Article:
Free Speech and Olympic Torch: Seeking Answers from the City
The ACLU Foundation of Northern California has serious concerns about the city's decision to change the route of the Olympic torch relay in an apparent attempt to avoid protestors. On April 10, the day after relay, we filed a request under the Sunshine Ordinance for records on the city's relay route planning and crowd control policies.
Leading up to the torch relay, we worked to guarantee that First Amendment rights and the principles of open government would be respected by the city. We filed Sunshine Ordinance requests on March 13 with the Mayor's Office and the San Francisco Police Department (S.F.P.D.). The city later released a planned torch route and assured us that people would not be discriminated against based on the content of their message and that other First Amendment activities would not be restricted.
April 10 Sunshine Ordinance Request: Seeking Answers
The ACLU Foundation of Northern California filed a request April 10 under the Sunshine Ordinance with the San Francisco Mayor's Office and S.F.P.D. seeking records relating to the Olympic torch relay. The letter, which expressed disappointment in the way the city handled the event, asked for information regarding the planning around the relay route and enforcement actions at Justin Herman Plaza, the site originally planned for the closing ceremonies.
The letter notes that, while neither the public nor the ACLU Foundation of Northern California was notified about a route change, there were no visible signs at 8 a.m., April 9, that preparations were being made for half of the publicly announced route north of Lombard and Embarcadero.
Also, even though the S.F.P.D. made repeated assurances that it would not discriminate against people based on their message, the ACLU Foundation of Northern California witnessed police ordering protestors carrying Tibetan flags or signs to leave Justin Herman Plaza.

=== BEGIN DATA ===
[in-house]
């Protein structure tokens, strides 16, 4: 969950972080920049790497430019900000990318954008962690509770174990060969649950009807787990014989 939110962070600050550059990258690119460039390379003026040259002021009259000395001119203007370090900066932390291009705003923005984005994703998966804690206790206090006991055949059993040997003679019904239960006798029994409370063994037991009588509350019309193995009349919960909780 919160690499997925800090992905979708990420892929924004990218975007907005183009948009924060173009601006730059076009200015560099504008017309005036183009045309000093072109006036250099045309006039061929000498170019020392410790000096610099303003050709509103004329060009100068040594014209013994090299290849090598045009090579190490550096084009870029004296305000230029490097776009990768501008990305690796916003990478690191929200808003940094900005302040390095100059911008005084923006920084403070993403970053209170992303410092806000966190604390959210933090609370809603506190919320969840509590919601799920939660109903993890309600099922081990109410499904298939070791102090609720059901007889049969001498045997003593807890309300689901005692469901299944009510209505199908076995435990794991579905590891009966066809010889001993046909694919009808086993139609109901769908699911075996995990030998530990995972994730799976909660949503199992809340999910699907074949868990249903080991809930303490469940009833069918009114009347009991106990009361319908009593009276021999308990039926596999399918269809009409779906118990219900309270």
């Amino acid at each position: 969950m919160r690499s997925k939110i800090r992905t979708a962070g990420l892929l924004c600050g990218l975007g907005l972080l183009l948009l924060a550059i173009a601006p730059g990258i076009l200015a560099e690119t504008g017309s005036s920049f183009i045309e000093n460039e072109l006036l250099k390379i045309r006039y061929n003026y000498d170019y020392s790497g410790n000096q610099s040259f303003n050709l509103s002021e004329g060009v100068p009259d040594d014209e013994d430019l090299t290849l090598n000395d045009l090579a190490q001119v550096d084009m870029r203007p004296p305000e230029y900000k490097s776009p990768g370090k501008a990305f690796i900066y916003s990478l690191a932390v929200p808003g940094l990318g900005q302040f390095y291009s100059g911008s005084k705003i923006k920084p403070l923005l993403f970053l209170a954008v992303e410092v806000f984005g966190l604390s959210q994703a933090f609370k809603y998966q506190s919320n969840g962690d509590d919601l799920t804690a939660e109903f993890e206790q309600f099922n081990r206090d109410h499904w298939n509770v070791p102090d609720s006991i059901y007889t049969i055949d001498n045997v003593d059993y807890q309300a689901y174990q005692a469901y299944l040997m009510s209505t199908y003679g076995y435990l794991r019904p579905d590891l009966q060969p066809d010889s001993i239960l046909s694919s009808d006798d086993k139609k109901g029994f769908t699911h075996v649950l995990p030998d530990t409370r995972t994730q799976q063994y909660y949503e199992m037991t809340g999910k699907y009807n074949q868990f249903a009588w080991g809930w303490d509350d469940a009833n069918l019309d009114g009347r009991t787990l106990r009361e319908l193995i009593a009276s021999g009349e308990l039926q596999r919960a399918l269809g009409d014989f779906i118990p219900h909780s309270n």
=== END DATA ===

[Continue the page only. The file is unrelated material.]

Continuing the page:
ACLU Foundation of Northern California's Advocacy Prior to Relay
The ACLU Foundation of Northern California filed a Public Records Act request on March 13 with the Mayor's Office and the S.F.P.D. seeking information about the route and the procedures the city intended to follow during public demonstrations expected to surround the event.
The Mayor's Office responded to the ACLU Foundation of Northern California's Public Records Act request in a March 26 letter, which indicated that the city did not plan to restrict the activity of protestors. A March 27 letter from SFPD was nearly identical to that provided by the Mayor's Office. The letter stated that "the public is welcome to line the sidewalks along the torch relay route and to attend the opening and closing ceremonies."
Neither letter, however, disclosed the planned route for the relay, only the sites of the opening and closing ceremonies. The ACLU Foundation of Northern California continued to urge the city to finalize and make public the details of the route as soon as possible so that everyone had sufficient time to prepare and plan for the event, and to avoid unnecessary confusion in the days surrounding this event. The planned route was disclosed in an April 1 SFPD press release.
What You Should Know About Your First Amendment Rights
The free speech guarantees of the U.S. Constitution and the California Constitution apply to all forms of expressive activity and demonstrations, including rallies and marches; and picketing, leafleting, and petitioning. The ACLU Foundation of Northern California has developed a guide on how constitutional principles apply to specific situations and suggests arguments that can be used (in court or directly with the police or city officials) to maximize the scope of these activities.